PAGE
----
I saw this article by Charles Camosy, bioethics Professor at Fordham University and thought it was quite interesting. Below is an excerpt and the link to the full article:
Consider the views of those who care deeply about animal rights. What drives them? Animals are helpless creatures, often subject to terrible violence, and they cannot speak for themselves. Their dignity and value are quite inconvenient for those who want to exploit them, and their needs are pushed to the margins of our culture. Indeed, we are rarely forced to confront the dignity of animals, especially animals we eat. This is what drives the passion of activists in their attempts to speak for voiceless animals. And in their zeal to bring us face to face with animal suffering, tellingly, they regularly use undercover videos. These videos have been quite successful in bringing some terrible realities to light – for example, the conditions of chickens in the worst factory farms.
Anti-abortion activists are driven in similar ways. Prenatal children are also helpless and often subject to terrible violence. They obviously cannot speak for themselves. Their dignity and value are inconvenient for those who want abortion to be broadly legal and who want to use fetal tissue for research. They too are largely invisible, though this is changing because of ultrasound imagery and smartphone applications that can listen to a baby’s heartbeat in the womb. Words like “fetus,” “tissue” and “products of conception” help keep the reality of abortion at bay. But as we have now seen with the Planned Parenthood story, anti-abortion activists have also been successful in using undercover videos in bringing terrible reality to light – what in one setting is called the “products of conception” in another is a “baby bump,” and the antiseptic “tissue” means functioning organs.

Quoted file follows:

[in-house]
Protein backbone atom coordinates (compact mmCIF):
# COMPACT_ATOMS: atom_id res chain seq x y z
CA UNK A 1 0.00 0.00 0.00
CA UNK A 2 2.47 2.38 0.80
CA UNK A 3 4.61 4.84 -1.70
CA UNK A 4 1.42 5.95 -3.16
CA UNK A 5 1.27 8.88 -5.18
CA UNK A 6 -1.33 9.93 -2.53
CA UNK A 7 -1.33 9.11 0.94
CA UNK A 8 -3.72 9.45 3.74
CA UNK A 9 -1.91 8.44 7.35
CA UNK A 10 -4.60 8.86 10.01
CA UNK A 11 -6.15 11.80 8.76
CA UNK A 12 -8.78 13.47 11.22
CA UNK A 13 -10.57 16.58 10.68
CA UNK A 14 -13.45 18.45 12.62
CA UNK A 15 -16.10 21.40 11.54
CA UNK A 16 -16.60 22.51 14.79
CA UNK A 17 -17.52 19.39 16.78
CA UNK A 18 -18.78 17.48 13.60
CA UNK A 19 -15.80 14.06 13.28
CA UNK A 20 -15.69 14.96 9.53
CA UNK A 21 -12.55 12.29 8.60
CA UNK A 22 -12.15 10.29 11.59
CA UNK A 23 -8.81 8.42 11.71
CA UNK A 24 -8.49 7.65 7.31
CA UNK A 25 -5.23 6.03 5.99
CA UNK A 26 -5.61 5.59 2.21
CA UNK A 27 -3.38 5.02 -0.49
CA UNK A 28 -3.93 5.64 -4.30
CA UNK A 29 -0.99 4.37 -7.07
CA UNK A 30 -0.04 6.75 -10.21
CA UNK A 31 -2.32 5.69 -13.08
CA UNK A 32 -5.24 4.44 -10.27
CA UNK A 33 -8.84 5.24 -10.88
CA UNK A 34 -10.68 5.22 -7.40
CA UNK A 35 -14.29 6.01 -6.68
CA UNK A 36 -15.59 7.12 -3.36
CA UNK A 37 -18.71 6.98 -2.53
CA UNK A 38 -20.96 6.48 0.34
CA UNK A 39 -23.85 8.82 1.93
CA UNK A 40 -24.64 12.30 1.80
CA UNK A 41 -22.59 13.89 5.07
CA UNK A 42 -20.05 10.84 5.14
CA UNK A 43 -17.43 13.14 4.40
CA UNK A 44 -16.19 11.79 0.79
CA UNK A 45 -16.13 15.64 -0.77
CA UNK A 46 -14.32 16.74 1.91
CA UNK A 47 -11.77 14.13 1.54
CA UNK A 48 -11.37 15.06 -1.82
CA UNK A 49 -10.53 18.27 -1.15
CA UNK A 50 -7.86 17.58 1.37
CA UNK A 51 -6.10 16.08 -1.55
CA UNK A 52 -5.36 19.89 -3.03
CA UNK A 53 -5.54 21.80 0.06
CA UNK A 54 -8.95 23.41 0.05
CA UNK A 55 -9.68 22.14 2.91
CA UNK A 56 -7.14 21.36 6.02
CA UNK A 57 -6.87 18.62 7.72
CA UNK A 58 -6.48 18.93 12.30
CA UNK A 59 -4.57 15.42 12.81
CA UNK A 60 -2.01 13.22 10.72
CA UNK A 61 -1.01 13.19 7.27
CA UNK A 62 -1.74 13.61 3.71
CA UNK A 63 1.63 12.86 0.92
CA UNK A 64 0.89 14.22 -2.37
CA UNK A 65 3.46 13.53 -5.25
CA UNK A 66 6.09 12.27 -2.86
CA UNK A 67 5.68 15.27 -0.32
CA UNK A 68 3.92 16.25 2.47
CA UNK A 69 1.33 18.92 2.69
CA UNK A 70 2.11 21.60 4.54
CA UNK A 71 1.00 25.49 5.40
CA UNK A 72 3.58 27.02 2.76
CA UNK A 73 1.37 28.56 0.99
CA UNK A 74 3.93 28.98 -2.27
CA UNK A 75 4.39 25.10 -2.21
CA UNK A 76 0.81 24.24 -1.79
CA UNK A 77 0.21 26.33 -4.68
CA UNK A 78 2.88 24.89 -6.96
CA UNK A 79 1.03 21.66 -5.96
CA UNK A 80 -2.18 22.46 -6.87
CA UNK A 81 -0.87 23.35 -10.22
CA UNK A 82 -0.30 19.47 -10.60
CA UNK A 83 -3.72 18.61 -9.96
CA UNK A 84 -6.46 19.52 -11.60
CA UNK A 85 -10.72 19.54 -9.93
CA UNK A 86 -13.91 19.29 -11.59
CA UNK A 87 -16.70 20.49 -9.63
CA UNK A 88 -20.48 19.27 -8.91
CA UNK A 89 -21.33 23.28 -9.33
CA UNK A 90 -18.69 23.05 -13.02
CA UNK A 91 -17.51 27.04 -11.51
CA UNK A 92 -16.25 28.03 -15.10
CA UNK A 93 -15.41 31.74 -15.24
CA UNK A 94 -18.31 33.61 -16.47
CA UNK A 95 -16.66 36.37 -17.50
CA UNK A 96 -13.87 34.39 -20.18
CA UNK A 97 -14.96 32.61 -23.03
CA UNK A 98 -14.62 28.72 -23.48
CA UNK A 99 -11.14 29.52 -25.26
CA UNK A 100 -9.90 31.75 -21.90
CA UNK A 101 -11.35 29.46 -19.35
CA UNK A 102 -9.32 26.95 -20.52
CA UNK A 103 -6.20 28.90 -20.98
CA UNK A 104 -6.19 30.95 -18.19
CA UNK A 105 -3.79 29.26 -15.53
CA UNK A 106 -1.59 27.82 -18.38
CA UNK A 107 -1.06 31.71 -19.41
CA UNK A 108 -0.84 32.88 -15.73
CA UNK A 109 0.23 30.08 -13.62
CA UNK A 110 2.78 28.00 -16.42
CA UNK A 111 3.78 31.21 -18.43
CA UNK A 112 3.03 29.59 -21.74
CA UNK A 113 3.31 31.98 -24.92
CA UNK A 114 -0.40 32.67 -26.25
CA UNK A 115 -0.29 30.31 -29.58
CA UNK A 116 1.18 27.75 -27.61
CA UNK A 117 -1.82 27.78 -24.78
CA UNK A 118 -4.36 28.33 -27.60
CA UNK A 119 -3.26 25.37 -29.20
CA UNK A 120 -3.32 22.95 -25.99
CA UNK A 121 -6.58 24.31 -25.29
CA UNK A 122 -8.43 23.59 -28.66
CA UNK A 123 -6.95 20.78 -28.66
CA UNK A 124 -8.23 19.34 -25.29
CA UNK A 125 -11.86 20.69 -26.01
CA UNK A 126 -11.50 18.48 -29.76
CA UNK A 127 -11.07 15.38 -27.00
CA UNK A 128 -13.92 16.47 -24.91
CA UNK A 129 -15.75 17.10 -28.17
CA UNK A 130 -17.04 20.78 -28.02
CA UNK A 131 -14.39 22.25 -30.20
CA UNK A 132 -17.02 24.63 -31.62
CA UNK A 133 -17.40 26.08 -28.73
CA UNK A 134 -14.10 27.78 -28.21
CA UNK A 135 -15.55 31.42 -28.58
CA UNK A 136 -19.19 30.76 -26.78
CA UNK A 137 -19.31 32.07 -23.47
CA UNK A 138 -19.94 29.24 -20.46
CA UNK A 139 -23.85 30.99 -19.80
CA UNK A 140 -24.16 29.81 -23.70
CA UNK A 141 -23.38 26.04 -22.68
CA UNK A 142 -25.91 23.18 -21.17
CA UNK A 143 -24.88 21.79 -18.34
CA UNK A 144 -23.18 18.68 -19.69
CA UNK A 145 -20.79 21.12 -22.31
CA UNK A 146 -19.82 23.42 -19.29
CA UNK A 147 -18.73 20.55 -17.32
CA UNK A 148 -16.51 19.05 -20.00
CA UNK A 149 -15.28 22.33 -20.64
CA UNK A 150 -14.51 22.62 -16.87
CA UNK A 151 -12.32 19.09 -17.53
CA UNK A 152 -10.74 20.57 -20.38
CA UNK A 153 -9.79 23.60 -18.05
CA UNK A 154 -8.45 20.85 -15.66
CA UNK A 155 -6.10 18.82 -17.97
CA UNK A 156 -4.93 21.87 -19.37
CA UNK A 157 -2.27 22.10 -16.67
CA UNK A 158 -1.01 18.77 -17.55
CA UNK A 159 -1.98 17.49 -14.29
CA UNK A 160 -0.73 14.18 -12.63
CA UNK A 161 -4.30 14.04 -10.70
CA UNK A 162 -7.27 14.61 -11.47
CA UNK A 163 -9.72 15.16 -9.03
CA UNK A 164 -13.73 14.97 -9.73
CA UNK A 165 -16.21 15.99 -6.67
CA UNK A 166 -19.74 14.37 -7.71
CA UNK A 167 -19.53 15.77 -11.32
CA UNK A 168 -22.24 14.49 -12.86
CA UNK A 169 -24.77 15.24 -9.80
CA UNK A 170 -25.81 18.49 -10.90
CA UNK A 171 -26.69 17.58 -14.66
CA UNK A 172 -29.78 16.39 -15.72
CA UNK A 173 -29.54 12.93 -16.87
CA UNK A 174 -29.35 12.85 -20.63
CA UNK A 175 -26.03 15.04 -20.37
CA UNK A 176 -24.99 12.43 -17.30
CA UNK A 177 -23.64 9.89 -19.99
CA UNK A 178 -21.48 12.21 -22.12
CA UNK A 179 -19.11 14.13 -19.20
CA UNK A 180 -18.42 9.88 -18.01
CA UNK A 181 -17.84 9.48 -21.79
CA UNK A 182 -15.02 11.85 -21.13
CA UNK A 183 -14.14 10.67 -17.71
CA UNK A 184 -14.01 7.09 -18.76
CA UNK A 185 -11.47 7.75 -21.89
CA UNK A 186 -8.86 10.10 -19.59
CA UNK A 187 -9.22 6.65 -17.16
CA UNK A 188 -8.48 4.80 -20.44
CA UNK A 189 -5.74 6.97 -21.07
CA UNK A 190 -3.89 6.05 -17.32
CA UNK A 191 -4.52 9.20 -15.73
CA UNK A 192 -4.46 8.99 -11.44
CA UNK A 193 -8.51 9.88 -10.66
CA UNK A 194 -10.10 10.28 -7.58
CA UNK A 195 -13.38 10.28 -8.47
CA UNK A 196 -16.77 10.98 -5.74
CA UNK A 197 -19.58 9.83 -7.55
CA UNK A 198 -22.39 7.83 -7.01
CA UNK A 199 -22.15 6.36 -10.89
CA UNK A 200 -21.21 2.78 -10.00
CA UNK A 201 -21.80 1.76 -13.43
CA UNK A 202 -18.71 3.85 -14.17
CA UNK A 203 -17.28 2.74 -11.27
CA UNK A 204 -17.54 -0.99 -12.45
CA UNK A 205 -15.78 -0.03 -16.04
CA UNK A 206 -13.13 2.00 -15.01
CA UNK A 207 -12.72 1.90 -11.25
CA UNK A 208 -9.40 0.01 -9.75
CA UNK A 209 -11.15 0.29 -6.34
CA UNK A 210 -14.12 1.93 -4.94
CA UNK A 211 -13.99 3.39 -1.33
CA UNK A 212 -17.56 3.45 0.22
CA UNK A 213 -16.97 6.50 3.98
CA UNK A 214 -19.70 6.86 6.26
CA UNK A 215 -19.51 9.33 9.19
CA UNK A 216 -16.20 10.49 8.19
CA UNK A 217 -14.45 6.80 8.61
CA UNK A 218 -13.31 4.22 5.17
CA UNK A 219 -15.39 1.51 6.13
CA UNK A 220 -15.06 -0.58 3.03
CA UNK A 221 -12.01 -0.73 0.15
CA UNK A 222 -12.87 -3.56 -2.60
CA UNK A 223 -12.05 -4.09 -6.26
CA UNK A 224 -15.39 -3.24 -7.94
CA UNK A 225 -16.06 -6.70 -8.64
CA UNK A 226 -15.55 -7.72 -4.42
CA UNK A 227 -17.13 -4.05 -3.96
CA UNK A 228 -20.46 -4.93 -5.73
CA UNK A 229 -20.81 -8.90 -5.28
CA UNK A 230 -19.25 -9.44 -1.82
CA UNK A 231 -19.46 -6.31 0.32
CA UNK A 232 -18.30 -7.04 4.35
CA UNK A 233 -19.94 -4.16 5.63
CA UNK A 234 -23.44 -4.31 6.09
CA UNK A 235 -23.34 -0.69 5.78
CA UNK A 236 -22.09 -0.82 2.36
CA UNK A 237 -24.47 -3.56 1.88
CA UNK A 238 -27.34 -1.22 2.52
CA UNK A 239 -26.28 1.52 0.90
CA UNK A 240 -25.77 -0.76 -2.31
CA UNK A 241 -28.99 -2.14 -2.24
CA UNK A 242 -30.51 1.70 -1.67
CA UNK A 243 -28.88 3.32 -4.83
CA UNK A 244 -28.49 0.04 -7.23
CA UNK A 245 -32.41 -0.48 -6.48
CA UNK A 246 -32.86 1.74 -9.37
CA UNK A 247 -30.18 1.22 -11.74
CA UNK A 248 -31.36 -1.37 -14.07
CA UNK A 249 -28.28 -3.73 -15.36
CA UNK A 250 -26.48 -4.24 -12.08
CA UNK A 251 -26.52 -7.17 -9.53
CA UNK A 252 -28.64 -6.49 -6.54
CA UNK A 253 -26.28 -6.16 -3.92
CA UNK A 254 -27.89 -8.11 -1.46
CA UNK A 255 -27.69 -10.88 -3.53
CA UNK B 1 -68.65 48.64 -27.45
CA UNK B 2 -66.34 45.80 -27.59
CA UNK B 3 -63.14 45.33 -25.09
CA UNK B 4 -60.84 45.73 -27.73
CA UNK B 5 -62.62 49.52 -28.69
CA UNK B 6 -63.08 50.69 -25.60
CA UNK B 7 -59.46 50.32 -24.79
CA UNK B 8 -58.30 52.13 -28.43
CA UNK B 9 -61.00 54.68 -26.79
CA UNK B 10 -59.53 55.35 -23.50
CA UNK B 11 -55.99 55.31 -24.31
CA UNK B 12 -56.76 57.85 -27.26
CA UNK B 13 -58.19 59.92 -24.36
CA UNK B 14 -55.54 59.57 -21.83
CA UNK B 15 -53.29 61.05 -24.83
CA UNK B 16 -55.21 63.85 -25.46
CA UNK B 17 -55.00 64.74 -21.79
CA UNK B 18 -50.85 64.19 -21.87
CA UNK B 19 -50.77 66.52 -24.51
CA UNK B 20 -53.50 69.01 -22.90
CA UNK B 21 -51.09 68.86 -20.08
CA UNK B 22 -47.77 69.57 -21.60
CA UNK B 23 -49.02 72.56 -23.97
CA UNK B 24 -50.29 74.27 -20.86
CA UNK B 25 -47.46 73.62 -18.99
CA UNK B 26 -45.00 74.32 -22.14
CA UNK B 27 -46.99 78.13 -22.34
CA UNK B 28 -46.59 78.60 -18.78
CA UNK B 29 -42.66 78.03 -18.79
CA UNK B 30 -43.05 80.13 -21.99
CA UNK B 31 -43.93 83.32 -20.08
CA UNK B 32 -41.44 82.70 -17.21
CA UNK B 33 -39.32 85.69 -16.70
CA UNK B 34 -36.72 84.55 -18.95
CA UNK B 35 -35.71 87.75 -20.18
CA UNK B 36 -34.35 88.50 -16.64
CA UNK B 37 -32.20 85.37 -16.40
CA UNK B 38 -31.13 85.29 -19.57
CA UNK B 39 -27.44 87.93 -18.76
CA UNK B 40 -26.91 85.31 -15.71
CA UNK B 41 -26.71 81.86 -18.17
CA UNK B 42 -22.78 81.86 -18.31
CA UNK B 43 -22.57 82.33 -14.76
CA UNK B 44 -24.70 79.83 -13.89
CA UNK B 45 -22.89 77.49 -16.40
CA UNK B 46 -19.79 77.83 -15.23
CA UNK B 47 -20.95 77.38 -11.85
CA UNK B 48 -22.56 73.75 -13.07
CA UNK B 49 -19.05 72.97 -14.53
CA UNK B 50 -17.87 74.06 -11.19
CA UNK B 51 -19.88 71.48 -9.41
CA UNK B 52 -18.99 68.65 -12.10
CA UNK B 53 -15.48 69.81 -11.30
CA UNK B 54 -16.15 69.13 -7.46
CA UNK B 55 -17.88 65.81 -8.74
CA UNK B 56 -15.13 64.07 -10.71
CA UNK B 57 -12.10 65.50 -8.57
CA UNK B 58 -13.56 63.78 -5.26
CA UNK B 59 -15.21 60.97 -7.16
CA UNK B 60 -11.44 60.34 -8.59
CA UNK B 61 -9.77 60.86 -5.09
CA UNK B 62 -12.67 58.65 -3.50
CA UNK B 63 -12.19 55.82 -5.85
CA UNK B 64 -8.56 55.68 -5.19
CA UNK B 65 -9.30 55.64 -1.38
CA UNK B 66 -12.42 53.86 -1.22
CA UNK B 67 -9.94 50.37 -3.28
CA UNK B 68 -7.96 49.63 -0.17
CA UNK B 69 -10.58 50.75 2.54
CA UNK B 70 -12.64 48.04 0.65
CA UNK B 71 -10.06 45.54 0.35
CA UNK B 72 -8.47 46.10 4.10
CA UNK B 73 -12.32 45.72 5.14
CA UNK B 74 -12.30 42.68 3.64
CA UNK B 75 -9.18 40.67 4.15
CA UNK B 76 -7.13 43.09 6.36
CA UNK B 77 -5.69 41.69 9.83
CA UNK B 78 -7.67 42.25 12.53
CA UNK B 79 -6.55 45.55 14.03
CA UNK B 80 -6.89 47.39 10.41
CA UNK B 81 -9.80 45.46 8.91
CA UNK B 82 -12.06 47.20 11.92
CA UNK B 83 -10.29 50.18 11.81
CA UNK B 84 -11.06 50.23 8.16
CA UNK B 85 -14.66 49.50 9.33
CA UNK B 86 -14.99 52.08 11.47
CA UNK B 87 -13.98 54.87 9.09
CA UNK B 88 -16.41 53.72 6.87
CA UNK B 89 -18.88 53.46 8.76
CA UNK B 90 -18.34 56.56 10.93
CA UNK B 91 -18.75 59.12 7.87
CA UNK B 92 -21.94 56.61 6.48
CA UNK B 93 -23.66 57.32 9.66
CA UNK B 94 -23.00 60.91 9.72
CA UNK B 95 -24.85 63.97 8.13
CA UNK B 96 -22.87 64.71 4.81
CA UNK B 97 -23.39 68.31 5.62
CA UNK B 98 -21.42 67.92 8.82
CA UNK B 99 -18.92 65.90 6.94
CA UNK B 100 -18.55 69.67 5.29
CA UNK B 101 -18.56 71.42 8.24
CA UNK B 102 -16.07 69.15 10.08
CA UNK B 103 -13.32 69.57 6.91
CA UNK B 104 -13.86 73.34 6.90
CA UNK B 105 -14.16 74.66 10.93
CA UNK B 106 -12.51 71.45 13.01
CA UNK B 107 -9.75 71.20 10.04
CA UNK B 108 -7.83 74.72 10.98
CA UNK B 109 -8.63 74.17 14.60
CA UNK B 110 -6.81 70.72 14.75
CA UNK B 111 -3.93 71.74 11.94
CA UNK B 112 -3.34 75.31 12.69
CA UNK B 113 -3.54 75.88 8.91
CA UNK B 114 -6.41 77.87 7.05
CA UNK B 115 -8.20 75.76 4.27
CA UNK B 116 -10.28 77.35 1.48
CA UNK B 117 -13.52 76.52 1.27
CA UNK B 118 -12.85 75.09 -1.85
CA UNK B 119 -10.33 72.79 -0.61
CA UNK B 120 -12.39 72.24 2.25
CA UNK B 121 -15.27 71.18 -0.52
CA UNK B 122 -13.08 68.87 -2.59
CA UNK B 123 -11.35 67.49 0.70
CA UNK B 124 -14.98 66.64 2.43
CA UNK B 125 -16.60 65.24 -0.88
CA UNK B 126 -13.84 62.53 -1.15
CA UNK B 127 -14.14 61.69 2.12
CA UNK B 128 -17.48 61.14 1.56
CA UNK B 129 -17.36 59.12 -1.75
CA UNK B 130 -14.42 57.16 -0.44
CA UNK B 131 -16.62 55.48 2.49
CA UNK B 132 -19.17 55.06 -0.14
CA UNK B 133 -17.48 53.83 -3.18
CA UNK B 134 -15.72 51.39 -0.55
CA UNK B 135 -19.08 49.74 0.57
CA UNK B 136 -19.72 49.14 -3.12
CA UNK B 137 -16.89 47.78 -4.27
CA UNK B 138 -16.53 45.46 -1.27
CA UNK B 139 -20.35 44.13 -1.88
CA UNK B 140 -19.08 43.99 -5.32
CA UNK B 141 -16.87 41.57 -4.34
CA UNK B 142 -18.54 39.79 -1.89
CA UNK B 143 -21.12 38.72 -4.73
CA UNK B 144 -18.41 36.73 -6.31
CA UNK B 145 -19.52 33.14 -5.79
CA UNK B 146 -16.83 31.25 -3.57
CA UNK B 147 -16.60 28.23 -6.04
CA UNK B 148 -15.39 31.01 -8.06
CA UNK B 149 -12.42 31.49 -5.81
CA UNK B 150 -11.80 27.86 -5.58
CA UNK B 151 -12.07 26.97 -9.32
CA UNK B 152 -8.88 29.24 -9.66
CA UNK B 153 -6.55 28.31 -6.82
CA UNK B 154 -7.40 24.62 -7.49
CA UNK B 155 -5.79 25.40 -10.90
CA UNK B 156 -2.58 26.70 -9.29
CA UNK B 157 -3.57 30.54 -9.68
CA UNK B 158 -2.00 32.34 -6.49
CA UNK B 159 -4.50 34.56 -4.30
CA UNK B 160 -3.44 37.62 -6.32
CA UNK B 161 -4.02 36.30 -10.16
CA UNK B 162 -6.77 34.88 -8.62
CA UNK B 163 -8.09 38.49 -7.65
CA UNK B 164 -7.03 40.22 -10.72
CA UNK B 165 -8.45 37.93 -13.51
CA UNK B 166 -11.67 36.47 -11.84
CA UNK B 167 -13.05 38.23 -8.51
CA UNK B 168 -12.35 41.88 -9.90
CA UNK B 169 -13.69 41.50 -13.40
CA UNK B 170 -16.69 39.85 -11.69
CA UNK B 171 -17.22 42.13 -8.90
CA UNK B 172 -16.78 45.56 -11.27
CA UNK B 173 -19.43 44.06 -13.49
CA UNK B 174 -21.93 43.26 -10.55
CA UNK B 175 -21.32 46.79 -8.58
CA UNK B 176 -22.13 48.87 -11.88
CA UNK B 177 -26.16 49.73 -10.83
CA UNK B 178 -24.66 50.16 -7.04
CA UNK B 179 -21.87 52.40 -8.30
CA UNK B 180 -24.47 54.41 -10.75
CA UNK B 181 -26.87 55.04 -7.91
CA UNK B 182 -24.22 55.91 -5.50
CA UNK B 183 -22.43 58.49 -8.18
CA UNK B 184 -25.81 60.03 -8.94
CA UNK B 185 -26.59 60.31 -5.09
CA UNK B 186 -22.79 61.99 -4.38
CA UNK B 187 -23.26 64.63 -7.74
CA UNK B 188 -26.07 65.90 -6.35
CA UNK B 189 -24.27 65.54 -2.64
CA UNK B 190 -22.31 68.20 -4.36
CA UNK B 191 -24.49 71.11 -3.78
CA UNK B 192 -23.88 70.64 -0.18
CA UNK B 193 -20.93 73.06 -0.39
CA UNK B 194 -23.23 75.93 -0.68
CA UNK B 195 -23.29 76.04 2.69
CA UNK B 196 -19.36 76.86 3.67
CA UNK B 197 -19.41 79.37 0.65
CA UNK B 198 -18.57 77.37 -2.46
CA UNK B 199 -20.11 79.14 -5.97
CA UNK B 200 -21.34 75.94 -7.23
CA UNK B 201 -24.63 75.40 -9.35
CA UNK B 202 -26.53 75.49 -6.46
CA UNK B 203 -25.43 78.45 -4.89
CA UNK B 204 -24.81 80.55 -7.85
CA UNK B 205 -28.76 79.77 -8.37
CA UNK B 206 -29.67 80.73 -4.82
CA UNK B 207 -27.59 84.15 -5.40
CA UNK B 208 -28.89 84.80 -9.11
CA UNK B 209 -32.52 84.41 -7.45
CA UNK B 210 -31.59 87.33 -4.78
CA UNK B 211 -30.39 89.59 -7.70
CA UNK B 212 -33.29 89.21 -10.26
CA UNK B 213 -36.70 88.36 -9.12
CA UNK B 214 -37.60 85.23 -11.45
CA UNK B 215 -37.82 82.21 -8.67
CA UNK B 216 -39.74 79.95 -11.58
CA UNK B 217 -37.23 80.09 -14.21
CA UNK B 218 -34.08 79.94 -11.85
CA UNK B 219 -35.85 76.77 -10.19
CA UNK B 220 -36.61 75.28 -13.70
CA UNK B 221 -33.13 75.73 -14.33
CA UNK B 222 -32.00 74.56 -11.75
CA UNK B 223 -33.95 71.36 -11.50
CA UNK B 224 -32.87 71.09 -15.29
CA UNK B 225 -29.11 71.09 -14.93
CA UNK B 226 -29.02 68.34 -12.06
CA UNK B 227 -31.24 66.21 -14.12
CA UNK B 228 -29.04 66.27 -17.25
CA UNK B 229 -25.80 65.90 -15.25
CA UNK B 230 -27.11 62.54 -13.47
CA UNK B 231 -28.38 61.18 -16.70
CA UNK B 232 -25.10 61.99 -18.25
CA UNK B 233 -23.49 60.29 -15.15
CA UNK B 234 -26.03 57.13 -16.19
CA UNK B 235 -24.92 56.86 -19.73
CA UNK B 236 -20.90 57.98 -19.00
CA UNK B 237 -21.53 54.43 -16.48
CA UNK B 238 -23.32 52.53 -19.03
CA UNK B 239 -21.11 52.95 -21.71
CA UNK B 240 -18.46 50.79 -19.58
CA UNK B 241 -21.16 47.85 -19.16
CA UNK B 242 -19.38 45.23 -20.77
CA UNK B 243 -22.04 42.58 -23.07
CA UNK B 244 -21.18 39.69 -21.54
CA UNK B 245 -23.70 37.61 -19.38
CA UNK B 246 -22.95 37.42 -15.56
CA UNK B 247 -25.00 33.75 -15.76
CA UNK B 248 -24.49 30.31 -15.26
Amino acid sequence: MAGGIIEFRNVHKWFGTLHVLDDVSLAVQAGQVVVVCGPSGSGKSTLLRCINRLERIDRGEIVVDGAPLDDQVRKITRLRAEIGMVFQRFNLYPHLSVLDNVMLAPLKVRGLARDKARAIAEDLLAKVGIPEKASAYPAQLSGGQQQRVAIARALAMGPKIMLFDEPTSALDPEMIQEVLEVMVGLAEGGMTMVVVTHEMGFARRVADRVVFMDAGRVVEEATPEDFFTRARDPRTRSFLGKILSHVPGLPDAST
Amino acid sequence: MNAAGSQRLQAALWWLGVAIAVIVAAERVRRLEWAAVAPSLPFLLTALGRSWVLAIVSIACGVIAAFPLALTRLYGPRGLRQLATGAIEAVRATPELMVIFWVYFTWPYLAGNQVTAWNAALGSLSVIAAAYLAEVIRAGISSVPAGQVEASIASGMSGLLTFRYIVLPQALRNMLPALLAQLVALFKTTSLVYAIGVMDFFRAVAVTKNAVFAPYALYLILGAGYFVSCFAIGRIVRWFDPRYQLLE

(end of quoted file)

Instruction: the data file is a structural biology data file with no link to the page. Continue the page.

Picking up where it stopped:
This is not to say the two issues are morally equivalent. They aren’t. But the moral dispositions and motivations of animal rights and anti-abortion activists are actually quite similar.
The reductive left-right battle positions assumed this week may not survive much longer, at least on these two issues. One in five young people in Britain (ages 16 to 24) are on vegan or vegetarian diets, and 18- to 29-year-olds in the U.S. are disproportionately skeptical of medical research on animals. At the same time, millennials are more likely to be anti-abortion than their elders. According to National Journal, for instance, 52% of 18- to 29-year-olds support banning abortion beyond 20 weeks while only 44% of those over 50 support such a ban.
Instead of animal rights advocates and anti-abortion advocates snarkily dismissing each other, they might find that their similar values can start a sophisticated and useful moral debate. Everyone loses in the culture wars—especially the vulnerable and voiceless.
Charles Camosy teaches bioethics at Fordham University. He is author of For Love of Animals and Beyond the Abortion Wars. Twitter: @nohiddenmagenta